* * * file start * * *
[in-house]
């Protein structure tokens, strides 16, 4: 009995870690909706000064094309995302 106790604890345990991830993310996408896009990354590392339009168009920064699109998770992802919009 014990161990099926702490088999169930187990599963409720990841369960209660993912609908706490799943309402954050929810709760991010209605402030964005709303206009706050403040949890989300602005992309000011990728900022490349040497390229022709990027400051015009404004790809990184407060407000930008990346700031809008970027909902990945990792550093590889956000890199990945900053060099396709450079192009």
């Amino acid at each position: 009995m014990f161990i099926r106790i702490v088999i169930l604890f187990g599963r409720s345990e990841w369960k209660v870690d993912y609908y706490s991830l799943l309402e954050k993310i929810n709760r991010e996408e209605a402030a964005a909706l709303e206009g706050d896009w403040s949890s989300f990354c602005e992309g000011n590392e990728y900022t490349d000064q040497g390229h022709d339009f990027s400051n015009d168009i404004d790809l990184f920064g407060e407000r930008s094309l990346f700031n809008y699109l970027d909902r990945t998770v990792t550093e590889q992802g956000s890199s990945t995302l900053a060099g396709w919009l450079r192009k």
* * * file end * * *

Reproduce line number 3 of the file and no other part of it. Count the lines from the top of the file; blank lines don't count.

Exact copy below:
């Amino acid at each position: 009995m014990f161990i099926r106790i702490v088999i169930l604890f187990g599963r409720s345990e990841w369960k209660v870690d993912y609908y706490s991830l799943l309402e954050k993310i929810n709760r991010e996408e209605a402030a964005a909706l709303e206009g706050d896009w403040s949890s989300f990354c602005e992309g000011n590392e990728y900022t490349d000064q040497g390229h022709d339009f990027s400051n015009d168009i404004d790809l990184f920064g407060e407000r930008s094309l990346f700031n809008y699109l970027d909902r990945t998770v990792t550093e590889q992802g956000s890199s990945t995302l900053a060099g396709w919009l450079r192009k």